These Three Restaurant Fundamentals Ensure Guest Happiness in Uncertain Times

We live in uncertain times – in a maybe-recession, maybe-not recession, maybe-shallow recession. 

In the big cities where most of my clients operate, restaurants experience softer sales.

Guests are spending, but that spending happens while on vacation in France, Spain, the Bahamas, Florida, Colorado, California, Galveston, the Gulf Shores, or Padre Island. 

When school goes back and normal traffic patterns resume, we know we will have a clearer picture. 

Meanwhile, our good friends at Yelp say searches for higher-quality experiences are increasing.  

So deliver those in your dining rooms. 


Answer These Questions with Complete Honesty

 

  1. How do you rate the quality of the guest experience in your restaurants?
     
  2. How do your guests feel when they finish dining at your restaurant?
     
  3. How many guests are motivated to come back again soon and tell their friends to do the same?


Matthew’s Three Fundamentals of Ensuring Guest Happiness


Guests – the only people who pay for anything in our restaurants – exist at the center of our universe. 

But focusing on their experience becomes forgotten in the battle of cost management, supply chain, technology, hiring staff, and enjoying the summer with your kids.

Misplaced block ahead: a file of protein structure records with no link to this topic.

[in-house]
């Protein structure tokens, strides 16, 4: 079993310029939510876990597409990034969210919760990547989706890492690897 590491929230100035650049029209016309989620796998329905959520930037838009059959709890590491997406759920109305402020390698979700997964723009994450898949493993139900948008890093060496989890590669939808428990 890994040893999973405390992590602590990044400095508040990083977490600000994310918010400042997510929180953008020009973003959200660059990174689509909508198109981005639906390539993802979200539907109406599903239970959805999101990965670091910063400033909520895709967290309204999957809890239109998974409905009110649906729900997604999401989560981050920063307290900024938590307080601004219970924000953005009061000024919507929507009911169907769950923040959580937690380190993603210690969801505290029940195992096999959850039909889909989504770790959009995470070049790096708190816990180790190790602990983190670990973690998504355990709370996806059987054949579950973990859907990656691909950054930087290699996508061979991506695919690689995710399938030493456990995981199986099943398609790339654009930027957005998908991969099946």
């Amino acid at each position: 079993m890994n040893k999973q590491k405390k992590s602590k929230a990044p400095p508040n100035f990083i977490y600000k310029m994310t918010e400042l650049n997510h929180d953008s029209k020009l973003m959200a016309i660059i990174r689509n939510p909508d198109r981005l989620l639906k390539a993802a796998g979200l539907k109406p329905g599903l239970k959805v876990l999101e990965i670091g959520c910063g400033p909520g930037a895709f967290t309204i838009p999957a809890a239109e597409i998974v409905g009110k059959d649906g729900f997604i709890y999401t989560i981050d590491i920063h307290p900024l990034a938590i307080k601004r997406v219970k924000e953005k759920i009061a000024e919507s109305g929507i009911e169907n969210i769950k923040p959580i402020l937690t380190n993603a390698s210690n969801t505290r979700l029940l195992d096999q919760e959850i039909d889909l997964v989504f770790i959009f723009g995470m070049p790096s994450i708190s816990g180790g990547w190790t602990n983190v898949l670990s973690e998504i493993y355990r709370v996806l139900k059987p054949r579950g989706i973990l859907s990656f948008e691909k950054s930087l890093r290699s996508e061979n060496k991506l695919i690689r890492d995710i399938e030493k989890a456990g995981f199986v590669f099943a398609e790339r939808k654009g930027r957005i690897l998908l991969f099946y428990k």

So do this:  

  1. Know your guests. Constantly improve guest experience as a result of guest feedback – truly know your guests. Have a funnel of information that runs from servers and managers to ownership. Actionable information must be gathered in shift meetings, weekly operations meetings, GM meetings, mystery shops, and surveys.   
     
  2. Know your competition. Know what your competitors do better than you. Take action on that information. Most restaurateurs I know tell me they know their competition. But when I ask them the last time they had a meal in a key competitor’s restaurant? It’s been years. Also, their idea of what brands they truly compete looks too broad.
     
  3. Boost training and education. Your workforce remains less experienced than they used to be, and needs more help to deliver the expected experience. Boost education and training to prevent you from essentially asking your guests for forgiveness as you charge them full price for a sub-standard experience. 

You have a choice: to either doom-scroll on your phone and read about all the problems in the world, which leads you to worry about uncertain times, or instead allocate time to work on making guests in your restaurant happier. 

In any economy, someone wins. It may as well be you. 

Over to you. How do you rate your organization in knowledge of guests and competition, and boosting training to accommodate newer and less-experienced team members?